Microsoft Patches 10 Vulnerabilities, 6 CriticalBy Matt Hines | Posted 2006-10-10 Email Print
The software giant addresses a list of vulnerabilities present in its Windows and Office programs, with six patches released to fix critical issues in both products.
Microsoft released 10 individual security patches on Oct. 10, addressing a handful of critical problems in Office programs along with several equally serious issues in its Windows operating system.
In all, the software maker issued patches for six critical flaws, one important problem, two moderate glitches and one low-priority issue.
The "critical" designation represents the highest severity rating for product security bulletins issued by Microsoft.
As expected, among the security bulletins was a fix meant to address a vulnerability in Windows' so-called shell code which could allow for remote attack execution if exploited.
The flaw, labeled by security researcher as "SetSlice" and first discovered in the Internet Explorer browser, has already become an attack vector for hackers, some of whom have begun distribution of Trojan and rootkit viruses meant to take advantage of the vulnerability.
The Windows Shell vulnerability was first released during security researcher HD Moore's Month of Browser Bugs project in July, and some of the attacks targeting the vulnerability have been launched by a known cyber-crime organization operating out of Russia, according to virus researchers.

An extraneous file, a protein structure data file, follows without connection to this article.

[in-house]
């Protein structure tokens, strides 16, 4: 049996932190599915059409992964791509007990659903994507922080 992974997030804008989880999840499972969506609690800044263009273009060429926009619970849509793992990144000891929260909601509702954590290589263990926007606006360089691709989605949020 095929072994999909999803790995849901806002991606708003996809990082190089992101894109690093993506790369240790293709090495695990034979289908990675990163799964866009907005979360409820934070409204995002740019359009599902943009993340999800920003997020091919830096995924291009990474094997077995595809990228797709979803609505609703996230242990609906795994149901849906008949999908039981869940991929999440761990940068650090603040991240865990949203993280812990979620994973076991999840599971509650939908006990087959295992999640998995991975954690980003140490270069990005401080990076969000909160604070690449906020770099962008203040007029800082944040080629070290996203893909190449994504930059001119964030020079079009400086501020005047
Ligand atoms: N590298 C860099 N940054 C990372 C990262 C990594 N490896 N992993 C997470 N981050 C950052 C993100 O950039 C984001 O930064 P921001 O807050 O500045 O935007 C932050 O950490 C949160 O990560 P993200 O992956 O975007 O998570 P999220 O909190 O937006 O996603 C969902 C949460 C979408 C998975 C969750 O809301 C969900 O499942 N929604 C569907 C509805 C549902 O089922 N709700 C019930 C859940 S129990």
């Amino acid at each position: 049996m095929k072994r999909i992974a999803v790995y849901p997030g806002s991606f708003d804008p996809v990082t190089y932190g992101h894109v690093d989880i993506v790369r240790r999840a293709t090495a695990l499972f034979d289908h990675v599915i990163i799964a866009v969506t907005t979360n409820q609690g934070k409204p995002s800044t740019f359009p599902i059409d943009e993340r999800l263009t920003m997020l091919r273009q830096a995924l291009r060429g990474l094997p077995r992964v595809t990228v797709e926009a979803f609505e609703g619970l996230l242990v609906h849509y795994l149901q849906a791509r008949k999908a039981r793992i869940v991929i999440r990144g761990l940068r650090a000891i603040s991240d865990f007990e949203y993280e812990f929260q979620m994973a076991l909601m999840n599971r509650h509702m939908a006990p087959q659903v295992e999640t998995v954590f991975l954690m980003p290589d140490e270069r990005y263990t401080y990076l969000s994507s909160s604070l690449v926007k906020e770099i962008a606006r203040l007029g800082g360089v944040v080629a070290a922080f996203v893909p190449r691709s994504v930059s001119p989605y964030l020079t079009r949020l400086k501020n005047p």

Redmond, Wash.-based Microsoft said that the Windows Shell issue is related to improper validation of input parameters when invoked by the software's WebViewFolderIcon ActiveX control.
The company said the vulnerability could allow for remote code execution if a user visited a specially crafted Web site or views a specially crafted e-mail message designed to attack the flaw.
An attacker could also exploit the vulnerability by hosting a Web site that contained a URL that was designed to exploit the issue, and subsequently take complete control of an affected system.
Among the other security bulletins offered by Microsoft is a patch for a set of vulnerabilities in the PowerPoint presentation application in Office which could also lead to remote code execution if exploited.
The company identified four individual issues in the program, including a malformed object pointer issue, a malformed data record flaw, a malformed record memory corruption glitch and a malformed record problem.
Each of the issues affects all of the versions of the program since the Office 2000 iteration of the product, save the malformed object pointer issue, which does not affect PowerPoint 2000, PowerPoint 2003 and PowerPoint 2004, but does impact the PowerPoint 2003 release.
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